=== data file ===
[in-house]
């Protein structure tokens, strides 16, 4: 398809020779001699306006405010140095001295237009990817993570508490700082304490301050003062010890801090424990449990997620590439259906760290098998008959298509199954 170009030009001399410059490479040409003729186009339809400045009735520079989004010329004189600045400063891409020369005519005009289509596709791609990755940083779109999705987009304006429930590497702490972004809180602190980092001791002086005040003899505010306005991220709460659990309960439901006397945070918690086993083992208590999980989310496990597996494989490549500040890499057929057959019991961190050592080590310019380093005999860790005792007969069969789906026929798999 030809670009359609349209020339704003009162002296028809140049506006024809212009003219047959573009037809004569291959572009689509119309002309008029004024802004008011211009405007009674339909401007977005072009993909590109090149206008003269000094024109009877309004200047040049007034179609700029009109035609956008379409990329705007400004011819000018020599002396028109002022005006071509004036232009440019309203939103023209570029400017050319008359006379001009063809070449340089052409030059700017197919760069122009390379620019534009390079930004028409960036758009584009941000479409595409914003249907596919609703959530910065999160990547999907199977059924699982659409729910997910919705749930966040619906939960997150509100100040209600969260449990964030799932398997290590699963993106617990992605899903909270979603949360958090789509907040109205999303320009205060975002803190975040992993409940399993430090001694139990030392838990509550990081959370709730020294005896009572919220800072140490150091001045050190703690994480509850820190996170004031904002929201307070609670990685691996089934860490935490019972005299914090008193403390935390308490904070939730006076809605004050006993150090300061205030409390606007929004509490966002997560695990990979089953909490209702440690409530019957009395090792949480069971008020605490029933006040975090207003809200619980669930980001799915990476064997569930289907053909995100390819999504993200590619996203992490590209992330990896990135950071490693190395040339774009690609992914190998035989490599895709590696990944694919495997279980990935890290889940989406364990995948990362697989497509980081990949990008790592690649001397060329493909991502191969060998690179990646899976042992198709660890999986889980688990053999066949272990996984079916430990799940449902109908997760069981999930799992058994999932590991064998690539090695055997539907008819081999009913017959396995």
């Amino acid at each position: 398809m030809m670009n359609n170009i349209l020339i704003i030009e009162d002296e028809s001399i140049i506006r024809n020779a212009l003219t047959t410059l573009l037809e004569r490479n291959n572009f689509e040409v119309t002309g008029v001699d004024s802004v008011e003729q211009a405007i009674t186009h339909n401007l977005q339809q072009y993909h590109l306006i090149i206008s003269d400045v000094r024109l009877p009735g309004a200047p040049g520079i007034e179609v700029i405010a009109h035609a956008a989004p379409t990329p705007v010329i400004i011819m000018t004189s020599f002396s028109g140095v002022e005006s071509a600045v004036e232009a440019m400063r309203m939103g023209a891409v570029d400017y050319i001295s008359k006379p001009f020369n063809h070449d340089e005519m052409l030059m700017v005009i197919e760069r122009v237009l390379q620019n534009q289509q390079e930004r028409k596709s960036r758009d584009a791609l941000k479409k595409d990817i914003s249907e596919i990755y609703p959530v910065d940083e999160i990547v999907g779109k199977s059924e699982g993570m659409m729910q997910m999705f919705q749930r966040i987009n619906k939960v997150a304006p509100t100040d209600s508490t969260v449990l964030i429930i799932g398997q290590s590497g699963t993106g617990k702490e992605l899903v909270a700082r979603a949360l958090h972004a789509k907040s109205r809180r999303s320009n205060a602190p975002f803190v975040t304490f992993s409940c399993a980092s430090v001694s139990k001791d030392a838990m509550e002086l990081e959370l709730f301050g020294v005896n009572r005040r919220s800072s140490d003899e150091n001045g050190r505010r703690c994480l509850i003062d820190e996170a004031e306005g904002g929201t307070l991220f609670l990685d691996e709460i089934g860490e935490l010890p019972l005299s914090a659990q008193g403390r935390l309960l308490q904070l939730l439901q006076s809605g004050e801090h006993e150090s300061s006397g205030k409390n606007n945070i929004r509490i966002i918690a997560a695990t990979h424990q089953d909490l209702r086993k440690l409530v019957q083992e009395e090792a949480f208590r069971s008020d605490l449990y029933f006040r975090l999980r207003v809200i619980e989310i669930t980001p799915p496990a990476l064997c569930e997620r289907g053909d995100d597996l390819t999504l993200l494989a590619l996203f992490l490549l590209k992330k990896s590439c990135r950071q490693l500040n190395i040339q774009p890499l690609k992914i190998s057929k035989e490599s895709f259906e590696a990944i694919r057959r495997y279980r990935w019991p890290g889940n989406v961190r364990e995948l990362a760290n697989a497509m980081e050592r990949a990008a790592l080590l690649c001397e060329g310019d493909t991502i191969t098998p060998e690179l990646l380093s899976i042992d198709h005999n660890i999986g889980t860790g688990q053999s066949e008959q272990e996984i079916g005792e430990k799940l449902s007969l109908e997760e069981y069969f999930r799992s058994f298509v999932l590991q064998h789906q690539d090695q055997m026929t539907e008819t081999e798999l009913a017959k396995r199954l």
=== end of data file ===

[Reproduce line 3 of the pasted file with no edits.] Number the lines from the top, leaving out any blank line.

């Amino acid at each position: 398809m030809m670009n359609n170009i349209l020339i704003i030009e009162d002296e028809s001399i140049i506006r024809n020779a212009l003219t047959t410059l573009l037809e004569r490479n291959n572009f689509e040409v119309t002309g008029v001699d004024s802004v008011e003729q211009a405007i009674t186009h339909n401007l977005q339809q072009y993909h590109l306006i090149i206008s003269d400045v000094r024109l009877p009735g309004a200047p040049g520079i007034e179609v700029i405010a009109h035609a956008a989004p379409t990329p705007v010329i400004i011819m000018t004189s020599f002396s028109g140095v002022e005006s071509a600045v004036e232009a440019m400063r309203m939103g023209a891409v570029d400017y050319i001295s008359k006379p001009f020369n063809h070449d340089e005519m052409l030059m700017v005009i197919e760069r122009v237009l390379q620019n534009q289509q390079e930004r028409k596709s960036r758009d584009a791609l941000k479409k595409d990817i914003s249907e596919i990755y609703p959530v910065d940083e999160i990547v999907g779109k199977s059924e699982g993570m659409m729910q997910m999705f919705q749930r966040i987009n619906k939960v997150a304006p509100t100040d209600s508490t969260v449990l964030i429930i799932g398997q290590s590497g699963t993106g617990k702490e992605l899903v909270a700082r979603a949360l958090h972004a789509k907040s109205r809180r999303s320009n205060a602190p975002f803190v975040t304490f992993s409940c399993a980092s430090v001694s139990k001791d030392a838990m509550e002086l990081e959370l709730f301050g020294v005896n009572r005040r919220s800072s140490d003899e150091n001045g050190r505010r703690c994480l509850i003062d820190e996170a004031e306005g904002g929201t307070l991220f609670l990685d691996e709460i089934g860490e935490l010890p019972l005299s914090a659990q008193g403390r935390l309960l308490q904070l939730l439901q006076s809605g004050e801090h006993e150090s300061s006397g205030k409390n606007n945070i929004r509490i966002i918690a997560a695990t990979h424990q089953d909490l209702r086993k440690l409530v019957q083992e009395e090792a949480f208590r069971s008020d605490l449990y029933f006040r975090l999980r207003v809200i619980e989310i669930t980001p799915p496990a990476l064997c569930e997620r289907g053909d995100d597996l390819t999504l993200l494989a590619l996203f992490l490549l590209k992330k990896s590439c990135r950071q490693l500040n190395i040339q774009p890499l690609k992914i190998s057929k035989e490599s895709f259906e590696a990944i694919r057959r495997y279980r990935w019991p890290g889940n989406v961190r364990e995948l990362a760290n697989a497509m980081e050592r990949a990008a790592l080590l690649c001397e060329g310019d493909t991502i191969t098998p060998e690179l990646l380093s899976i042992d198709h005999n660890i999986g889980t860790g688990q053999s066949e008959q272990e996984i079916g005792e430990k799940l449902s007969l109908e997760e069981y069969f999930r799992s058994f298509v999932l590991q064998h789906q690539d090695q055997m026929t539907e008819t081999e798999l009913a017959k396995r199954l």